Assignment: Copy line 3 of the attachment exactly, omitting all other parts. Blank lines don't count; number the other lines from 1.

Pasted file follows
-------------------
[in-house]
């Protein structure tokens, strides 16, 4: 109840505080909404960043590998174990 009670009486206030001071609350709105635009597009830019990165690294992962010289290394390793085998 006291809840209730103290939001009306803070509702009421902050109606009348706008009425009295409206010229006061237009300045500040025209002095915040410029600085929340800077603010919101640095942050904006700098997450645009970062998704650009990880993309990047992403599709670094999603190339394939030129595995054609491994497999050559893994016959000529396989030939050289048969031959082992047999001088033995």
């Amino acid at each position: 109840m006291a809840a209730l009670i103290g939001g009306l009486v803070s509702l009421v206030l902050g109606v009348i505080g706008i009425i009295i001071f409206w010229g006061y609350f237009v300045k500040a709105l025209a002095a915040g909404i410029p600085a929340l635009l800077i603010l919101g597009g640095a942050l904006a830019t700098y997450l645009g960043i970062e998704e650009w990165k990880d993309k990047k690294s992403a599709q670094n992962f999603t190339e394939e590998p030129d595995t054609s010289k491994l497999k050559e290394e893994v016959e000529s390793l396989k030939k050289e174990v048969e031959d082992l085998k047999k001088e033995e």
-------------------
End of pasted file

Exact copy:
């Amino acid at each position: 109840m006291a809840a209730l009670i103290g939001g009306l009486v803070s509702l009421v206030l902050g109606v009348i505080g706008i009425i009295i001071f409206w010229g006061y609350f237009v300045k500040a709105l025209a002095a915040g909404i410029p600085a929340l635009l800077i603010l919101g597009g640095a942050l904006a830019t700098y997450l645009g960043i970062e998704e650009w990165k990880d993309k990047k690294s992403a599709q670094n992962f999603t190339e394939e590998p030129d595995t054609s010289k491994l497999k050559e290394e893994v016959e000529s390793l396989k030939k050289e174990v048969e031959d082992l085998k047999k001088e033995e």